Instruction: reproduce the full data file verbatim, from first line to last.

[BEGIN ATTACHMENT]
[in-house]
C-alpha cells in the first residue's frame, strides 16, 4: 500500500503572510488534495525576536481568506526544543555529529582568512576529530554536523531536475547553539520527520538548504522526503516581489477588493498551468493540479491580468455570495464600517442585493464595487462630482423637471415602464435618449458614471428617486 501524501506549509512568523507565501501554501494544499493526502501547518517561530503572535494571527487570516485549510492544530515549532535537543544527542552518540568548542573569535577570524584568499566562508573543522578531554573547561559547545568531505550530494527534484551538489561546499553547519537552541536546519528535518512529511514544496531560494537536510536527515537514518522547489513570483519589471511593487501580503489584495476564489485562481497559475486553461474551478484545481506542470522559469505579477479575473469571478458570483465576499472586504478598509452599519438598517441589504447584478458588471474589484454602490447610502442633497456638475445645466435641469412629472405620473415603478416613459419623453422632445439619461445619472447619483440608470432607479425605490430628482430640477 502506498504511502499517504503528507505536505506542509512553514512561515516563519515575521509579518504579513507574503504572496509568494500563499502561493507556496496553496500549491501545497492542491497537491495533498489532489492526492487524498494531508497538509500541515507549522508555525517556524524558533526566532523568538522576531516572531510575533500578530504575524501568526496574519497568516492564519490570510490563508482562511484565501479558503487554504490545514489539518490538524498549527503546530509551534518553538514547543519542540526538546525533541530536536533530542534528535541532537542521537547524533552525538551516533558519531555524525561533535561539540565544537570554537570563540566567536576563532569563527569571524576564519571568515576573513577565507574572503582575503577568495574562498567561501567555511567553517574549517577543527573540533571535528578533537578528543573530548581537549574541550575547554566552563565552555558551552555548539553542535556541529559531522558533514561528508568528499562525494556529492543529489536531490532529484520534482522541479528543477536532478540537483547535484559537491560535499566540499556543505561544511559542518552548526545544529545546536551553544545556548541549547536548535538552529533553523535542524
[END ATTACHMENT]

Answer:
[in-house]
C-alpha cells in the first residue's frame, strides 16, 4: 500500500503572510488534495525576536481568506526544543555529529582568512576529530554536523531536475547553539520527520538548504522526503516581489477588493498551468493540479491580468455570495464600517442585493464595487462630482423637471415602464435618449458614471428617486 501524501506549509512568523507565501501554501494544499493526502501547518517561530503572535494571527487570516485549510492544530515549532535537543544527542552518540568548542573569535577570524584568499566562508573543522578531554573547561559547545568531505550530494527534484551538489561546499553547519537552541536546519528535518512529511514544496531560494537536510536527515537514518522547489513570483519589471511593487501580503489584495476564489485562481497559475486553461474551478484545481506542470522559469505579477479575473469571478458570483465576499472586504478598509452599519438598517441589504447584478458588471474589484454602490447610502442633497456638475445645466435641469412629472405620473415603478416613459419623453422632445439619461445619472447619483440608470432607479425605490430628482430640477 502506498504511502499517504503528507505536505506542509512553514512561515516563519515575521509579518504579513507574503504572496509568494500563499502561493507556496496553496500549491501545497492542491497537491495533498489532489492526492487524498494531508497538509500541515507549522508555525517556524524558533526566532523568538522576531516572531510575533500578530504575524501568526496574519497568516492564519490570510490563508482562511484565501479558503487554504490545514489539518490538524498549527503546530509551534518553538514547543519542540526538546525533541530536536533530542534528535541532537542521537547524533552525538551516533558519531555524525561533535561539540565544537570554537570563540566567536576563532569563527569571524576564519571568515576573513577565507574572503582575503577568495574562498567561501567555511567553517574549517577543527573540533571535528578533537578528543573530548581537549574541550575547554566552563565552555558551552555548539553542535556541529559531522558533514561528508568528499562525494556529492543529489536531490532529484520534482522541479528543477536532478540537483547535484559537491560535499566540499556543505561544511559542518552548526545544529545546536551553544545556548541549547536548535538552529533553523535542524